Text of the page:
'The Revenant'

Leonardo DiCaprio stars as frontiersman Hugh Glass in ‘The Revenant.’

Man versus nature is one of the great enduring themes in filmmaking. From “The African Queen” to “127 Hours” to “Everest,” movie lovers have been treated to many a splendid battle where human survival is at the mercy of a merciless Mother Nature.

The latest cinematic offering with the man v. nature theme is “The Revenant,” the tale of scout Hugh Glass who is left for dead by his trapping party after he is attacked by a grizzly bear.

The year is 1823. In the corner opposite Glass is the tag team of the Rocky Mountains and Old Man Winter.

Directed by Alejandro Inarritu (“Birdman,” “Babel”), “The Revenant” stars Leonardo DiCaprio (“Inception,” “The Departed”) as Glass and Tom Hardy (“The Drop,” “Mad Max: Fury Road”) as John Fitzgerald, a fur trapper who sees Glass’ half Native American son Hawk (actor Forrest Goodluck) as one of the reasons the trapping party is raided at the beginning of the film.

After Glass is attacked by the Grizzly bear, he is betrayed by Fitzgerald and left for dead.

The majority of “The Revenant” concerns Glass’ struggle for survival and need for revenge. Based on a true story, “The Revenant” is brutal, bloody and heroic. With little dialogue to propel the story, screenwriters Inarritu and Watauga County native Mark L. Smith do a remarkable job using Glass’ every encounter with man, beast or environment to move the plot forward.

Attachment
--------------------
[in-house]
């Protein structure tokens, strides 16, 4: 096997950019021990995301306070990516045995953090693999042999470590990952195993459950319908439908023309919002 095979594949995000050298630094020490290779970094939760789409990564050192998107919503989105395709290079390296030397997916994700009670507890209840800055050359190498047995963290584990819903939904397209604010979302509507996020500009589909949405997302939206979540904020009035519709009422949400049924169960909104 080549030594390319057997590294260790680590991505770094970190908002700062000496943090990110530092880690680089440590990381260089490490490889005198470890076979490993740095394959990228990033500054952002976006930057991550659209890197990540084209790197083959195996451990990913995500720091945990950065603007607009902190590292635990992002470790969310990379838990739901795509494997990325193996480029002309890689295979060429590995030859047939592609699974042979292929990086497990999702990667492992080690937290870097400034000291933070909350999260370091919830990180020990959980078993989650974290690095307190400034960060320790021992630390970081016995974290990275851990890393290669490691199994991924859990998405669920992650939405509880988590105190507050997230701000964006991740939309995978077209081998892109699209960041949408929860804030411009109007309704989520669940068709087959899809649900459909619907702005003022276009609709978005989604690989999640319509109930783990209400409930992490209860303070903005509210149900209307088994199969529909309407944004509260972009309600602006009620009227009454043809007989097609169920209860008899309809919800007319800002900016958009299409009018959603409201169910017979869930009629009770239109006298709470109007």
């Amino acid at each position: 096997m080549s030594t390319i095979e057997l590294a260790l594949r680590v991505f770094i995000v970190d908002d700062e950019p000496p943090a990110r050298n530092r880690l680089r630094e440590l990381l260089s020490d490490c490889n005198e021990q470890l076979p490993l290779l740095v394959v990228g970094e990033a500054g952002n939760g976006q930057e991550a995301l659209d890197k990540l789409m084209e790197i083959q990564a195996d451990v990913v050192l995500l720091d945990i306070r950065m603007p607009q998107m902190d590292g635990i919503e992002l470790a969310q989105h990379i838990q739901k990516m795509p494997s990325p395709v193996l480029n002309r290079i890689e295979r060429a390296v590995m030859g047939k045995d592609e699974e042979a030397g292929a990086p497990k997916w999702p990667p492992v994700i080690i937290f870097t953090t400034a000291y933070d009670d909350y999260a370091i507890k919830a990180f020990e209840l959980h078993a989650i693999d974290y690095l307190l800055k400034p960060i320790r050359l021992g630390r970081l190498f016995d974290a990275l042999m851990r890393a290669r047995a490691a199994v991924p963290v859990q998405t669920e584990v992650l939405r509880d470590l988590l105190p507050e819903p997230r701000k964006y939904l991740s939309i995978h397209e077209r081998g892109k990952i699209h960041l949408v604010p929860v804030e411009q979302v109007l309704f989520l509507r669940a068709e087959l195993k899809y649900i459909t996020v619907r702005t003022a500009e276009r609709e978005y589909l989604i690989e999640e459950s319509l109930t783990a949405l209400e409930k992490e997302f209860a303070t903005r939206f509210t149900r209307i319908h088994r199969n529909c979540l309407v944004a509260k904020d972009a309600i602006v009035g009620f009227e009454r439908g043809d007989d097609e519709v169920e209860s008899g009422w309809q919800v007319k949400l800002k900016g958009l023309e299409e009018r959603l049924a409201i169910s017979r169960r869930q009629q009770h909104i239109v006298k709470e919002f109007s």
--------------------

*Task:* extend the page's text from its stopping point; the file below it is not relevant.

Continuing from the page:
Cinematographer Emmanuel Lubzeki brings much of the story to life, alternating distant shots that allow the audience to see how alone Glass is, and close-ups that convey his emotional and physical pain. The images of fire, water and sky give the film a timeless realism and you can almost feel the cold that Glass endures as he first crawls and then limps his way back to civilization.

“The Revenant” reminded me of the unfairly dismissed 2006 thriller “Apocalypto.” Both films deal with the clash of cultures, a long journey where danger wears both a human and non-human face, and the driving force of family ties. And the natural environment in both films is as alive as any of the cast members. The main difference in the films is that one man is running for his life and the other man is moving steadily toward his prey.

Although it has become a cliché to say that a movie is one that needs to be seen on the big screen, that is completely true with “The Revenant.” Although somewhat disturbing in its portrayal of hand-to-hand combat, it is a thrilling adventure yarn without equal in recent years. Highly recommended.

“The Revenant is rated R for strong frontier combat and violence including gory images, a sexual assault, language and brief nudity. It is currently playing at Regal Cinema in Boone.

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